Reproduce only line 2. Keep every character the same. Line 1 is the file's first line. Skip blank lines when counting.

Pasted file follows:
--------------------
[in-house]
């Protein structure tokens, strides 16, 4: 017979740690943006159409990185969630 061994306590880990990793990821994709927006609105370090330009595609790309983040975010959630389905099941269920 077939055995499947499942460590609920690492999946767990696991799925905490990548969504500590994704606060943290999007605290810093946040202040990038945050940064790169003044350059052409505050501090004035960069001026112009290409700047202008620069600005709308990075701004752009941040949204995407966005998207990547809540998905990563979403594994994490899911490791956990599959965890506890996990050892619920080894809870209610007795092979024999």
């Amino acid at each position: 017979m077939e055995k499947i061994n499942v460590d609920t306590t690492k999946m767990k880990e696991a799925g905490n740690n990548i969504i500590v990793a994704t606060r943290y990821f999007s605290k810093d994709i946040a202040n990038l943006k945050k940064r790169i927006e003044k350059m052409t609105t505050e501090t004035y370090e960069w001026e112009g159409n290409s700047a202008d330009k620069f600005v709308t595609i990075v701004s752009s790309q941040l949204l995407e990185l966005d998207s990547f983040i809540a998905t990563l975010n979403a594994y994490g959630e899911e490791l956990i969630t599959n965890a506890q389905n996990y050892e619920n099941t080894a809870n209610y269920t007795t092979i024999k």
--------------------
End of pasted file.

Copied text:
């Protein structure tokens, strides 16, 4: 017979740690943006159409990185969630 061994306590880990990793990821994709927006609105370090330009595609790309983040975010959630389905099941269920 077939055995499947499942460590609920690492999946767990696991799925905490990548969504500590994704606060943290999007605290810093946040202040990038945050940064790169003044350059052409505050501090004035960069001026112009290409700047202008620069600005709308990075701004752009941040949204995407966005998207990547809540998905990563979403594994994490899911490791956990599959965890506890996990050892619920080894809870209610007795092979024999």